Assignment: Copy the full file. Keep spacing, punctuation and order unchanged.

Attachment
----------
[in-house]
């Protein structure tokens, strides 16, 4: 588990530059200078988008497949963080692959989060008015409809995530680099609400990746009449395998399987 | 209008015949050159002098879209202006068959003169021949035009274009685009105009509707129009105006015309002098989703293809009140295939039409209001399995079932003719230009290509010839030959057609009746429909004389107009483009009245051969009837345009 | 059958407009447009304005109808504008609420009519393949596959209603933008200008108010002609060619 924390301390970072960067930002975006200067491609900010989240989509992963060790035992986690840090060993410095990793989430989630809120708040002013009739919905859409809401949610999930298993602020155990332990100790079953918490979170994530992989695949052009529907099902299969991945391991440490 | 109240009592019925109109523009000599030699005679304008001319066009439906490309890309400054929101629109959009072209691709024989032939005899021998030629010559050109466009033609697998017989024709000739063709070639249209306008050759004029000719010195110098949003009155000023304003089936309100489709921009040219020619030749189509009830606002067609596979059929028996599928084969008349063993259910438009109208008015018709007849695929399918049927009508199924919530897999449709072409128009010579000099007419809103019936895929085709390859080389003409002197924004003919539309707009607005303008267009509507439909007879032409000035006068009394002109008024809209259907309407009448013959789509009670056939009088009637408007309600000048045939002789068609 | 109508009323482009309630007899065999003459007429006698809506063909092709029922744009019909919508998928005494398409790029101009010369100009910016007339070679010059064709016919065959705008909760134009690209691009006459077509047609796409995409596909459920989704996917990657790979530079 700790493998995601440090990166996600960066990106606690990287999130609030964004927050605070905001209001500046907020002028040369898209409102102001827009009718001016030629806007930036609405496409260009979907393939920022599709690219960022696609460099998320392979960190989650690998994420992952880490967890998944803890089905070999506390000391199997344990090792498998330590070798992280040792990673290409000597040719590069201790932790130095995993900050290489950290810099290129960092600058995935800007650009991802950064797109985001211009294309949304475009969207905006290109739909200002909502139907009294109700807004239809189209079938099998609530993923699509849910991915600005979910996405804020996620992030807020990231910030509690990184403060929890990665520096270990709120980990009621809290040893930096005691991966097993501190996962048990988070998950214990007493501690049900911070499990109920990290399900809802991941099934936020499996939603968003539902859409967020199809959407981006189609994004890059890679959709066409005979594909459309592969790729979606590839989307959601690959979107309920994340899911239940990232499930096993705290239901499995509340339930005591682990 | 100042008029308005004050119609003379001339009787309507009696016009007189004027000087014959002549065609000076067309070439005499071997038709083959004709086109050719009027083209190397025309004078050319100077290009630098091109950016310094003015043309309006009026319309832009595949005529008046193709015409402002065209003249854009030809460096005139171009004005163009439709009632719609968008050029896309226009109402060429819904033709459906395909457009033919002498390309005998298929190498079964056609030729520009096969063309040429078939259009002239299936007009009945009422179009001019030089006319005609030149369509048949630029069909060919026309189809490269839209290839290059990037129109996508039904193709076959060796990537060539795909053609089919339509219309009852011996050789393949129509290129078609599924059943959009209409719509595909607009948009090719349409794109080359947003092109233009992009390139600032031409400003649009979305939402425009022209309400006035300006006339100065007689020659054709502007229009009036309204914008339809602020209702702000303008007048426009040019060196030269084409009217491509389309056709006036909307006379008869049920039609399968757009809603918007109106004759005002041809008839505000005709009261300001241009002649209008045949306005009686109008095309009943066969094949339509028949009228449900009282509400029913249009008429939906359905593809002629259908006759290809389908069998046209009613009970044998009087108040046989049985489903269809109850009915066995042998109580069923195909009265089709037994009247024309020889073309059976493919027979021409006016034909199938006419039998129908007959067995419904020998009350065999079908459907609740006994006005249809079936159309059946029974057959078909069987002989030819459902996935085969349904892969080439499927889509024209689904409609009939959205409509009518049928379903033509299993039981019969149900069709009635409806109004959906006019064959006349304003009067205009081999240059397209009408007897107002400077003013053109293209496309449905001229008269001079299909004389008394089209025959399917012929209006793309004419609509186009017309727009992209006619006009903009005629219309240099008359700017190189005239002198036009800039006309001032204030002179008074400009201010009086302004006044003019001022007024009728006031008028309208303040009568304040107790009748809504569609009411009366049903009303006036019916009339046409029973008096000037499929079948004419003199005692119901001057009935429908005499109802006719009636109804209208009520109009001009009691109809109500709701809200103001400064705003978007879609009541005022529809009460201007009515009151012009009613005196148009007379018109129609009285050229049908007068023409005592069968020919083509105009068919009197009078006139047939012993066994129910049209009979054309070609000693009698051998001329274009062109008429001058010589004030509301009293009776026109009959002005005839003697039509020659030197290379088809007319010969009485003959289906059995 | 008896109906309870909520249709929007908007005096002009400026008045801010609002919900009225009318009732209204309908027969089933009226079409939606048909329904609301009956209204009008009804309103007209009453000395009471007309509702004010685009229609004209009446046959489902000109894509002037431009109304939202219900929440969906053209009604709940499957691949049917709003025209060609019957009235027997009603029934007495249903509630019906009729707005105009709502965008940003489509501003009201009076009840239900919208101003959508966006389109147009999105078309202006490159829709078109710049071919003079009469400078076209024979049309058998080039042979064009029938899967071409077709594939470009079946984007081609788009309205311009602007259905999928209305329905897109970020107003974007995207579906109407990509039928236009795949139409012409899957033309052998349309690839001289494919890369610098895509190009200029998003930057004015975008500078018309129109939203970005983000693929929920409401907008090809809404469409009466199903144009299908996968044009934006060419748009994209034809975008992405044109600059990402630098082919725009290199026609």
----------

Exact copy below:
[in-house]
């Protein structure tokens, strides 16, 4: 588990530059200078988008497949963080692959989060008015409809995530680099609400990746009449395998399987 | 209008015949050159002098879209202006068959003169021949035009274009685009105009509707129009105006015309002098989703293809009140295939039409209001399995079932003719230009290509010839030959057609009746429909004389107009483009009245051969009837345009 | 059958407009447009304005109808504008609420009519393949596959209603933008200008108010002609060619 924390301390970072960067930002975006200067491609900010989240989509992963060790035992986690840090060993410095990793989430989630809120708040002013009739919905859409809401949610999930298993602020155990332990100790079953918490979170994530992989695949052009529907099902299969991945391991440490 | 109240009592019925109109523009000599030699005679304008001319066009439906490309890309400054929101629109959009072209691709024989032939005899021998030629010559050109466009033609697998017989024709000739063709070639249209306008050759004029000719010195110098949003009155000023304003089936309100489709921009040219020619030749189509009830606002067609596979059929028996599928084969008349063993259910438009109208008015018709007849695929399918049927009508199924919530897999449709072409128009010579000099007419809103019936895929085709390859080389003409002197924004003919539309707009607005303008267009509507439909007879032409000035006068009394002109008024809209259907309407009448013959789509009670056939009088009637408007309600000048045939002789068609 | 109508009323482009309630007899065999003459007429006698809506063909092709029922744009019909919508998928005494398409790029101009010369100009910016007339070679010059064709016919065959705008909760134009690209691009006459077509047609796409995409596909459920989704996917990657790979530079 700790493998995601440090990166996600960066990106606690990287999130609030964004927050605070905001209001500046907020002028040369898209409102102001827009009718001016030629806007930036609405496409260009979907393939920022599709690219960022696609460099998320392979960190989650690998994420992952880490967890998944803890089905070999506390000391199997344990090792498998330590070798992280040792990673290409000597040719590069201790932790130095995993900050290489950290810099290129960092600058995935800007650009991802950064797109985001211009294309949304475009969207905006290109739909200002909502139907009294109700807004239809189209079938099998609530993923699509849910991915600005979910996405804020996620992030807020990231910030509690990184403060929890990665520096270990709120980990009621809290040893930096005691991966097993501190996962048990988070998950214990007493501690049900911070499990109920990290399900809802991941099934936020499996939603968003539902859409967020199809959407981006189609994004890059890679959709066409005979594909459309592969790729979606590839989307959601690959979107309920994340899911239940990232499930096993705290239901499995509340339930005591682990 | 100042008029308005004050119609003379001339009787309507009696016009007189004027000087014959002549065609000076067309070439005499071997038709083959004709086109050719009027083209190397025309004078050319100077290009630098091109950016310094003015043309309006009026319309832009595949005529008046193709015409402002065209003249854009030809460096005139171009004005163009439709009632719609968008050029896309226009109402060429819904033709459906395909457009033919002498390309005998298929190498079964056609030729520009096969063309040429078939259009002239299936007009009945009422179009001019030089006319005609030149369509048949630029069909060919026309189809490269839209290839290059990037129109996508039904193709076959060796990537060539795909053609089919339509219309009852011996050789393949129509290129078609599924059943959009209409719509595909607009948009090719349409794109080359947003092109233009992009390139600032031409400003649009979305939402425009022209309400006035300006006339100065007689020659054709502007229009009036309204914008339809602020209702702000303008007048426009040019060196030269084409009217491509389309056709006036909307006379008869049920039609399968757009809603918007109106004759005002041809008839505000005709009261300001241009002649209008045949306005009686109008095309009943066969094949339509028949009228449900009282509400029913249009008429939906359905593809002629259908006759290809389908069998046209009613009970044998009087108040046989049985489903269809109850009915066995042998109580069923195909009265089709037994009247024309020889073309059976493919027979021409006016034909199938006419039998129908007959067995419904020998009350065999079908459907609740006994006005249809079936159309059946029974057959078909069987002989030819459902996935085969349904892969080439499927889509024209689904409609009939959205409509009518049928379903033509299993039981019969149900069709009635409806109004959906006019064959006349304003009067205009081999240059397209009408007897107002400077003013053109293209496309449905001229008269001079299909004389008394089209025959399917012929209006793309004419609509186009017309727009992209006619006009903009005629219309240099008359700017190189005239002198036009800039006309001032204030002179008074400009201010009086302004006044003019001022007024009728006031008028309208303040009568304040107790009748809504569609009411009366049903009303006036019916009339046409029973008096000037499929079948004419003199005692119901001057009935429908005499109802006719009636109804209208009520109009001009009691109809109500709701809200103001400064705003978007879609009541005022529809009460201007009515009151012009009613005196148009007379018109129609009285050229049908007068023409005592069968020919083509105009068919009197009078006139047939012993066994129910049209009979054309070609000693009698051998001329274009062109008429001058010589004030509301009293009776026109009959002005005839003697039509020659030197290379088809007319010969009485003959289906059995 | 008896109906309870909520249709929007908007005096002009400026008045801010609002919900009225009318009732209204309908027969089933009226079409939606048909329904609301009956209204009008009804309103007209009453000395009471007309509702004010685009229609004209009446046959489902000109894509002037431009109304939202219900929440969906053209009604709940499957691949049917709003025209060609019957009235027997009603029934007495249903509630019906009729707005105009709502965008940003489509501003009201009076009840239900919208101003959508966006389109147009999105078309202006490159829709078109710049071919003079009469400078076209024979049309058998080039042979064009029938899967071409077709594939470009079946984007081609788009309205311009602007259905999928209305329905897109970020107003974007995207579906109407990509039928236009795949139409012409899957033309052998349309690839001289494919890369610098895509190009200029998003930057004015975008500078018309129109939203970005983000693929929920409401907008090809809404469409009466199903144009299908996968044009934006060419748009994209034809975008992405044109600059990402630098082919725009290199026609």